Tomato Red review: A hard-boiled trailer-park tragedy
Juanita Wilson’s adaptation of a Daniel Woodrell novel gets by on sass, atmosphere and strong performances and delivers on a great deal of ominous foreshadowing
Julia Garner and Jake Weary in ‘Tomato Red’
Film Title: Tomato Red
Director: Juanita Wilson
Starring: Jake Weary, Julia Garner, Anna Friel, Nick Roux
Running Time: 112 min
We critics are prone to making smart-Aleck allusions to Chekov’s gun on the wall. “If in the first act you have hung a pistol on the wall, then in the following one it should be fired,” the great man is purported to have said. Normally the phrase is employed analogously, but, in Juanita Wilson’s adaptation of a Daniel Woodrell novel, a revolver really is hung on an actual wall.
It would be wrong to say if Ms Wilson follows Chekov’s dictum, but we can confirm that the story does eventually deliver on a great deal of ominous foreshadowing. In the final act something does happen that makes the slow start worthwhile.
Wilson, the Irish director of As If I Was Not There has, of necessity, moved Woodrell’s tale from the Ozarks to the American South (though the film is shot in British Columbia). The lean, dangerous Jake Weary stars as a layabout drifter named Sammy Barlach. During one particularly useless period, he runs into Jamalee (Julia Garner), whose ketchup-coloured hair is referenced in the title, and her handsome, dissolute brother Jason (Nick Roux). At first glance, the pair seem like something out of a Wes Anderson film: her head is really insanely red; he is at home to an ambiguous sexuality. But when we meet their trailer park mom Bev (Anna Friel), we realise we are in glummer territory altogether.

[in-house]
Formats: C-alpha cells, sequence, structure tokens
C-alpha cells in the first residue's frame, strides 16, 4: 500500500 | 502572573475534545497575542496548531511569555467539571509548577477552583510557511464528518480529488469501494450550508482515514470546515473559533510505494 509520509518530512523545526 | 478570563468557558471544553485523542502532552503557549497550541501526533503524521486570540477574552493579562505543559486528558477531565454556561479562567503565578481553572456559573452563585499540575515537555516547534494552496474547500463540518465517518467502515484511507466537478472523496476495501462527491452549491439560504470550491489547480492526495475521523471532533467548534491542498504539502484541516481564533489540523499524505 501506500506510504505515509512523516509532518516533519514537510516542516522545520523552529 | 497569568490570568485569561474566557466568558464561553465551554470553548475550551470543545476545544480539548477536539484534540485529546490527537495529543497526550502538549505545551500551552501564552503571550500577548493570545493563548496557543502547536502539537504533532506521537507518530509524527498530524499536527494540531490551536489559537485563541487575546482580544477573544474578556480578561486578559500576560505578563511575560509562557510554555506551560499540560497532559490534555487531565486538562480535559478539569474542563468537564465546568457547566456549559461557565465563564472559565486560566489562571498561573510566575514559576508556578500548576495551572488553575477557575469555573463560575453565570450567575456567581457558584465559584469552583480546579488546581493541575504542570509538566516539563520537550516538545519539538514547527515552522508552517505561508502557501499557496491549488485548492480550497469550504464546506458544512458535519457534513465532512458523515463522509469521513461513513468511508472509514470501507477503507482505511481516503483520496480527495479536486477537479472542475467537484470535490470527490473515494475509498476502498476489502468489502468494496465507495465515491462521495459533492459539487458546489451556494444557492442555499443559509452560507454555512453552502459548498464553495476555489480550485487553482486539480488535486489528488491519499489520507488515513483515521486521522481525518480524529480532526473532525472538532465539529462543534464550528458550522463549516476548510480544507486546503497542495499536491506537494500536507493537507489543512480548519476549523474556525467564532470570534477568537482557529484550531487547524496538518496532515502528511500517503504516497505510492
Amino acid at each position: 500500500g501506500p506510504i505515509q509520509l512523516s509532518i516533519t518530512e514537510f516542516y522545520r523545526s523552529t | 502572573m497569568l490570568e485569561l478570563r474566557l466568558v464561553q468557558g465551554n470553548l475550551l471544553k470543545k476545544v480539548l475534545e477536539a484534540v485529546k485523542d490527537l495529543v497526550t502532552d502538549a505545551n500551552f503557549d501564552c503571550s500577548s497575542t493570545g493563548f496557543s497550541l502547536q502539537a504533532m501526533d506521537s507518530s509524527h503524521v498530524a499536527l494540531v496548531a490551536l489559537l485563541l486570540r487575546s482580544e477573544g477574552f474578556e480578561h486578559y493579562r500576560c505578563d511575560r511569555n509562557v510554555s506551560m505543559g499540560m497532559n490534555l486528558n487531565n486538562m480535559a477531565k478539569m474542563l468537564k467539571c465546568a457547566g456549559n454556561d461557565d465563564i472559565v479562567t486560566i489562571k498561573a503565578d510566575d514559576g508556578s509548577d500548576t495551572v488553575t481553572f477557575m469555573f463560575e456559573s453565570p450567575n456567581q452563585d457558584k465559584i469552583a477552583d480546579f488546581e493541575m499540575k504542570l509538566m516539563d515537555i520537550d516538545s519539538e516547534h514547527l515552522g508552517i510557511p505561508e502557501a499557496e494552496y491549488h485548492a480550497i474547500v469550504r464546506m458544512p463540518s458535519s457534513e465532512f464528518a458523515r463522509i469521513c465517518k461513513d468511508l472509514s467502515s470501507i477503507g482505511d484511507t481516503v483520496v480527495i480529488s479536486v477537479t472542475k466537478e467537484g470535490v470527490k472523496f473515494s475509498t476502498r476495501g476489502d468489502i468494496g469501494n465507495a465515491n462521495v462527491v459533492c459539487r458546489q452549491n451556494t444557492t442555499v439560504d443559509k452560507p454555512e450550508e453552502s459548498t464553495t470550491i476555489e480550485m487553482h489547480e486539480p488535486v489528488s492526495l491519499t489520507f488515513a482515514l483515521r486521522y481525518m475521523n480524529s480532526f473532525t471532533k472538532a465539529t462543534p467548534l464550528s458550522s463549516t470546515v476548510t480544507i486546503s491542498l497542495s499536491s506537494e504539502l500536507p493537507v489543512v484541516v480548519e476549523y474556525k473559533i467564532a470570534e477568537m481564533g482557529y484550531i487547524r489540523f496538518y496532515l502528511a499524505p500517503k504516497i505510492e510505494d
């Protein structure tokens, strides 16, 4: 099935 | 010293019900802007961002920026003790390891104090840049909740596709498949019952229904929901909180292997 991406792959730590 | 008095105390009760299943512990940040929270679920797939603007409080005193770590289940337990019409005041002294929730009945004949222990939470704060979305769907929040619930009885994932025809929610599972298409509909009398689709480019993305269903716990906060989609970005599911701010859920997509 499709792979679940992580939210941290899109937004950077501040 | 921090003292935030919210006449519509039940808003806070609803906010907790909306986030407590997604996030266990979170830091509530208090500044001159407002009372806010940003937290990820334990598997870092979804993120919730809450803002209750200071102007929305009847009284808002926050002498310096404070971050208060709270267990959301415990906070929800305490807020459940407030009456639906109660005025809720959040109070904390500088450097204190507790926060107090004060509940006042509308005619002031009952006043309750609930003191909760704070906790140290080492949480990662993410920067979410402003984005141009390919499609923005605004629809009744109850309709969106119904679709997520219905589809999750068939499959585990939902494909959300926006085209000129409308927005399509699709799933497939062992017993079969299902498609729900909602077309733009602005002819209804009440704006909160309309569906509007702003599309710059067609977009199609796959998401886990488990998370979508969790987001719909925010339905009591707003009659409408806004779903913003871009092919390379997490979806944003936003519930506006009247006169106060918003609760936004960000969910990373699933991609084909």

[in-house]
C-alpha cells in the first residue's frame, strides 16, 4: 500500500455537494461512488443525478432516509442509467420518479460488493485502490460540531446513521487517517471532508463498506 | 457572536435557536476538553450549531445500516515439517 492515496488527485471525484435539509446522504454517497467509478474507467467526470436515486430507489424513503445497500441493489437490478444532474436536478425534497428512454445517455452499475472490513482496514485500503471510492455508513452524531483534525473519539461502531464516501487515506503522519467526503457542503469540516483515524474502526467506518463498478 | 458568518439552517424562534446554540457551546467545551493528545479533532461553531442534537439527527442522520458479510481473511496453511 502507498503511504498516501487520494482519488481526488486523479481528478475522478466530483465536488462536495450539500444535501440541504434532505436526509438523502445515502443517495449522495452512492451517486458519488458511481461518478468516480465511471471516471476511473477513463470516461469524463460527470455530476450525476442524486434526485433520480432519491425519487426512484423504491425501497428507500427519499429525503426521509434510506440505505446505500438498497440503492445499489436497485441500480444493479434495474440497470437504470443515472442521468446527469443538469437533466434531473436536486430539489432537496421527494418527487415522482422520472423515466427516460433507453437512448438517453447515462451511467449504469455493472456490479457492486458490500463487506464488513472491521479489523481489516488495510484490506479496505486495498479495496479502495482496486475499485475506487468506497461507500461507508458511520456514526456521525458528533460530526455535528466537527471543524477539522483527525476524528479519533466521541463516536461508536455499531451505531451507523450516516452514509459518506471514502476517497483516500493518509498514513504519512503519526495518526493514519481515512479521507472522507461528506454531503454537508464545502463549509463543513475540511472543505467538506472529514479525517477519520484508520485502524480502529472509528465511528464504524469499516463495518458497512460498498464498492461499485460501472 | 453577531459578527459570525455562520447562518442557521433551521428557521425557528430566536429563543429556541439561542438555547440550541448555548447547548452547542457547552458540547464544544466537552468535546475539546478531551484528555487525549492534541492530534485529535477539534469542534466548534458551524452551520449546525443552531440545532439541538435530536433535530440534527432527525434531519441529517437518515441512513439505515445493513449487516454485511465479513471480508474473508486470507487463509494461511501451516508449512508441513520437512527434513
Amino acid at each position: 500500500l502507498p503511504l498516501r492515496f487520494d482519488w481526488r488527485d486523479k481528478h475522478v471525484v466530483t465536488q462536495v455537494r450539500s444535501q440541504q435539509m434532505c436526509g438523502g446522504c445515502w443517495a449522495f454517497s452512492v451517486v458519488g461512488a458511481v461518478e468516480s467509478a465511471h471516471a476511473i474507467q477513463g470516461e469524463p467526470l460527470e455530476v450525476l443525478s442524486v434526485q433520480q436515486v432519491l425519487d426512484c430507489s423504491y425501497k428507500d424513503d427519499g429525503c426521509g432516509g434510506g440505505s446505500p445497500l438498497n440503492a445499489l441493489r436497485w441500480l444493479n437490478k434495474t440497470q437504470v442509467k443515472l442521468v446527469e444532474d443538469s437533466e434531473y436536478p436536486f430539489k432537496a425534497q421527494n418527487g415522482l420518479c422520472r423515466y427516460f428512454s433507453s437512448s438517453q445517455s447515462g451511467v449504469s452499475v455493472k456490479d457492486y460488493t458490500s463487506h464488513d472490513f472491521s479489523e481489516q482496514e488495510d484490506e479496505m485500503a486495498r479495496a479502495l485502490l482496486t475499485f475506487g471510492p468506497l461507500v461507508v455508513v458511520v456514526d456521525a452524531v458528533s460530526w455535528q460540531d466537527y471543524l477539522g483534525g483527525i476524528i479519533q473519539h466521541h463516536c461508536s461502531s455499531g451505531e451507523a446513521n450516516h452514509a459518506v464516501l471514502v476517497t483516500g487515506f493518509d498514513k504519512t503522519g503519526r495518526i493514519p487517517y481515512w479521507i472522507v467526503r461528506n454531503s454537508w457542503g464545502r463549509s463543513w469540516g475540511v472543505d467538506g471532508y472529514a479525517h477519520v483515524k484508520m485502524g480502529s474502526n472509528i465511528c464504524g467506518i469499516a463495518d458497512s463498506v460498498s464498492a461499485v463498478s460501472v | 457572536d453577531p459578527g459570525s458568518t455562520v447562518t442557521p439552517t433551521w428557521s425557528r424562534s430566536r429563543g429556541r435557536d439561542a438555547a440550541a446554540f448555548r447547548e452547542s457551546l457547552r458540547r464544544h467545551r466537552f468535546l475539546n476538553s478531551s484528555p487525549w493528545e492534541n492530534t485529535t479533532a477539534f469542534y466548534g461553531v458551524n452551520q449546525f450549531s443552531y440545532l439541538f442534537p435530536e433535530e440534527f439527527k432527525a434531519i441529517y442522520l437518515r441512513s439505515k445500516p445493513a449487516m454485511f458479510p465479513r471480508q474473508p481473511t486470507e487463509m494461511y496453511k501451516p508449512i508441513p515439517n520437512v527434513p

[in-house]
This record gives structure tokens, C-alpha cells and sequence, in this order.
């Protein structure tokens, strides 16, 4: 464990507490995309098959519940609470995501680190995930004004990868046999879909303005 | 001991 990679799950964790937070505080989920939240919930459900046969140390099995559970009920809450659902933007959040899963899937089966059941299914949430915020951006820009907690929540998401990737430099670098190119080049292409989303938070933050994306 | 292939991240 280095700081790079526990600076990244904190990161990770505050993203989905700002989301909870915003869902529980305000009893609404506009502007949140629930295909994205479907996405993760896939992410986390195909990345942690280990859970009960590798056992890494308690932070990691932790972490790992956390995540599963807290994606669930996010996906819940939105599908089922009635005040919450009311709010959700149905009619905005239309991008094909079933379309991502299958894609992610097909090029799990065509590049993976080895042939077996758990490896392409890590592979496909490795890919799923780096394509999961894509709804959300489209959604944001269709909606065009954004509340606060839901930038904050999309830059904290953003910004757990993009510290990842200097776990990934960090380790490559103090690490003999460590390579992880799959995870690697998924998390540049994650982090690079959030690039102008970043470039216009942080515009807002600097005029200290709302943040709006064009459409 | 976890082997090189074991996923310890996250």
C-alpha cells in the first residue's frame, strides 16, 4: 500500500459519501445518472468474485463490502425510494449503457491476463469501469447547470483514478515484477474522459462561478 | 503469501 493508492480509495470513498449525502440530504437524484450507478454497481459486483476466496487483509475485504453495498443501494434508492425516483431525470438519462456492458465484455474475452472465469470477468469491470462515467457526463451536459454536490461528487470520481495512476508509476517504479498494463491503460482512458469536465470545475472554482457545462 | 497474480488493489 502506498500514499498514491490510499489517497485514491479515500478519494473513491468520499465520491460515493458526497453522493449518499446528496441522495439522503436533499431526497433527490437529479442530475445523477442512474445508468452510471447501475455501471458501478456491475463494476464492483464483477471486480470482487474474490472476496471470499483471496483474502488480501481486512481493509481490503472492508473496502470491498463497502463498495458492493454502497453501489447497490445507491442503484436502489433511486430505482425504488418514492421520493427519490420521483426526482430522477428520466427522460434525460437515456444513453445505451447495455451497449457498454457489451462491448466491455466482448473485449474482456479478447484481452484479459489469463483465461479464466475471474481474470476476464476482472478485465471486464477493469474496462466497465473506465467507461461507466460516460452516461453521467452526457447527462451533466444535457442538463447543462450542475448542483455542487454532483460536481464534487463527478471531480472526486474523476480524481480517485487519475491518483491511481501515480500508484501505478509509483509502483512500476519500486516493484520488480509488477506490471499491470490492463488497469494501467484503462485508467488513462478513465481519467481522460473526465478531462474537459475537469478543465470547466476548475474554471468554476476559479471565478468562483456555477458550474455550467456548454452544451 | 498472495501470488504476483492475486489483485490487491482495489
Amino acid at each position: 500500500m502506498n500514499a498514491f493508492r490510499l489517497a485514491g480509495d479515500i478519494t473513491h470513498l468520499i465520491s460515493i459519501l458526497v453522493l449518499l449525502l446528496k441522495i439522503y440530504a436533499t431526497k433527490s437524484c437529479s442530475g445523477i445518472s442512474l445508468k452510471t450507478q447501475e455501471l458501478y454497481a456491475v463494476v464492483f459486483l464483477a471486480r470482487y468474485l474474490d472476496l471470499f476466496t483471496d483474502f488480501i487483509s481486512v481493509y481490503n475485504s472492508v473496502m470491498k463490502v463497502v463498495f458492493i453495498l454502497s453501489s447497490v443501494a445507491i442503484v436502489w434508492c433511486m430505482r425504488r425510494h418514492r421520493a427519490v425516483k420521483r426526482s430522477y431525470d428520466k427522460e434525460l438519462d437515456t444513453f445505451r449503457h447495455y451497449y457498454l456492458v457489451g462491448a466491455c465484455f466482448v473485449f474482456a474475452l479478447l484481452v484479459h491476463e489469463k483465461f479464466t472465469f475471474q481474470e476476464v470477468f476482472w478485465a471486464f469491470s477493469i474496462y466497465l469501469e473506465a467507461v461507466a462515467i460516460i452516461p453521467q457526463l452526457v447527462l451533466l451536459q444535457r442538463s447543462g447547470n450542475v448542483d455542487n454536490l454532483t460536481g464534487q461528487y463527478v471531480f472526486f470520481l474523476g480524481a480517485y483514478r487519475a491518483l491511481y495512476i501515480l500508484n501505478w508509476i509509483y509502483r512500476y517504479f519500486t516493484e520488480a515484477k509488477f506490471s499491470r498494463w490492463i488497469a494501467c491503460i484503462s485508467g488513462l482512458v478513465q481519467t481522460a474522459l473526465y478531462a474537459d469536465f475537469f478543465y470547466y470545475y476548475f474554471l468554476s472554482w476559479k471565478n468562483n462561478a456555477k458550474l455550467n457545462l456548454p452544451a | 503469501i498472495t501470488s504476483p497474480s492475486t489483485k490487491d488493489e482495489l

Woodrell’s work has generated two excellent films: Ang Lee’s Ride With The Devil and Debra Granik’s Winter’s Bone. Here his prose translates with mixed results. Much of the hard-boiled dialogue is excellent. “You ain’t going to get bowlegged from toting your brains around,” somebody says. But the voiceover is often too Biblical in its rhythms. Poetic license allows this stuff to settle on the page.
When the story eventually kicks in, the film gains an impressive weight. Until that point it gets by on sass, atmosphere and strong performances. Friel plays against type to good effect. Cinematographer Piers McGrail, who did such good work on Donal Foreman’s Out of Here, revels in the faux-western landscapes. The picture is not in the same class as the two previous Woodrell adaptations, but it has unmistakable personality.